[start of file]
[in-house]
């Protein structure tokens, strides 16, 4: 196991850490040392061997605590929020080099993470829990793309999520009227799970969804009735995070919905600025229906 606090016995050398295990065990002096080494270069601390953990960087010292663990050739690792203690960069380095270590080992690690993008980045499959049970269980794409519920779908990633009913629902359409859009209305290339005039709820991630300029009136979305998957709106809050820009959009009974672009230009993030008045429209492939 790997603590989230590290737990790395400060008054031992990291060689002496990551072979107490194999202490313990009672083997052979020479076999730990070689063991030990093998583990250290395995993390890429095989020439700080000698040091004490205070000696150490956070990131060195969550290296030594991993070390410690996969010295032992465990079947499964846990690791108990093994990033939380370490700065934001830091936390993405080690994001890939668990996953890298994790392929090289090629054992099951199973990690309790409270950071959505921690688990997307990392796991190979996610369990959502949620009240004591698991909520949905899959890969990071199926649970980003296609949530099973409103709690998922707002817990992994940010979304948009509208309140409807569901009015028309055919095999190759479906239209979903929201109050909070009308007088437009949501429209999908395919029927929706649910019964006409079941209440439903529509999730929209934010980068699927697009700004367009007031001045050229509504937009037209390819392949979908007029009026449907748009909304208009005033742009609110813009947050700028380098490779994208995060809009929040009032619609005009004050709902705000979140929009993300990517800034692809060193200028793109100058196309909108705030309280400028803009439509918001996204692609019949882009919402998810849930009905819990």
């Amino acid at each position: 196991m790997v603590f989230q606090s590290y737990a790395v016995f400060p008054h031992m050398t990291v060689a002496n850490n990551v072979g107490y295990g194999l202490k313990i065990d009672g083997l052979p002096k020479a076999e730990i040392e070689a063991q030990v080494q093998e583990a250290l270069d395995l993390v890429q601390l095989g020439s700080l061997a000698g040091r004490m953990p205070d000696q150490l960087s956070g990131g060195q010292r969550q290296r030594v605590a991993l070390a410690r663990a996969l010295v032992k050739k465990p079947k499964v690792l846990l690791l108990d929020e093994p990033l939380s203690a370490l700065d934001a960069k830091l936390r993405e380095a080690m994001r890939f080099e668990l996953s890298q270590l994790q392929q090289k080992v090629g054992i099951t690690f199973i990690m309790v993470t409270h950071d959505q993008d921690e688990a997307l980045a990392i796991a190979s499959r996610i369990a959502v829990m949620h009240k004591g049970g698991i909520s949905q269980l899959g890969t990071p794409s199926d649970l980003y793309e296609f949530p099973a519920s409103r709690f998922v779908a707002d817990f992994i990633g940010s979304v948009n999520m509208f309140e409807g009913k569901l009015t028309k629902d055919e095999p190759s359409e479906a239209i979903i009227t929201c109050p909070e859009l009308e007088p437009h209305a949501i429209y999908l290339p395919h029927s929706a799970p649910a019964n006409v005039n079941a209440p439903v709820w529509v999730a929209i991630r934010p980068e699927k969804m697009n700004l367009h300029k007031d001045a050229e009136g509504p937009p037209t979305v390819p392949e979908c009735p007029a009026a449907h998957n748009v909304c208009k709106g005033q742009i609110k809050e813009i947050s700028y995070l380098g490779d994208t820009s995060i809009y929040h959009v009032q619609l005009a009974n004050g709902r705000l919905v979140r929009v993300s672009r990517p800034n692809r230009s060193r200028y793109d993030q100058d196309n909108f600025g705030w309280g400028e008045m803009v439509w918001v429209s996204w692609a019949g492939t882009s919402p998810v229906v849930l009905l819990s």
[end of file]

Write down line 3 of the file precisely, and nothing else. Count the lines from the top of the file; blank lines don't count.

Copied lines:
């Amino acid at each position: 196991m790997v603590f989230q606090s590290y737990a790395v016995f400060p008054h031992m050398t990291v060689a002496n850490n990551v072979g107490y295990g194999l202490k313990i065990d009672g083997l052979p002096k020479a076999e730990i040392e070689a063991q030990v080494q093998e583990a250290l270069d395995l993390v890429q601390l095989g020439s700080l061997a000698g040091r004490m953990p205070d000696q150490l960087s956070g990131g060195q010292r969550q290296r030594v605590a991993l070390a410690r663990a996969l010295v032992k050739k465990p079947k499964v690792l846990l690791l108990d929020e093994p990033l939380s203690a370490l700065d934001a960069k830091l936390r993405e380095a080690m994001r890939f080099e668990l996953s890298q270590l994790q392929q090289k080992v090629g054992i099951t690690f199973i990690m309790v993470t409270h950071d959505q993008d921690e688990a997307l980045a990392i796991a190979s499959r996610i369990a959502v829990m949620h009240k004591g049970g698991i909520s949905q269980l899959g890969t990071p794409s199926d649970l980003y793309e296609f949530p099973a519920s409103r709690f998922v779908a707002d817990f992994i990633g940010s979304v948009n999520m509208f309140e409807g009913k569901l009015t028309k629902d055919e095999p190759s359409e479906a239209i979903i009227t929201c109050p909070e859009l009308e007088p437009h209305a949501i429209y999908l290339p395919h029927s929706a799970p649910a019964n006409v005039n079941a209440p439903v709820w529509v999730a929209i991630r934010p980068e699927k969804m697009n700004l367009h300029k007031d001045a050229e009136g509504p937009p037209t979305v390819p392949e979908c009735p007029a009026a449907h998957n748009v909304c208009k709106g005033q742009i609110k809050e813009i947050s700028y995070l380098g490779d994208t820009s995060i809009y929040h959009v009032q619609l005009a009974n004050g709902r705000l919905v979140r929009v993300s672009r990517p800034n692809r230009s060193r200028y793109d993030q100058d196309n909108f600025g705030w309280g400028e008045m803009v439509w918001v429209s996204w692609a019949g492939t882009s919402p998810v229906v849930l009905l819990s």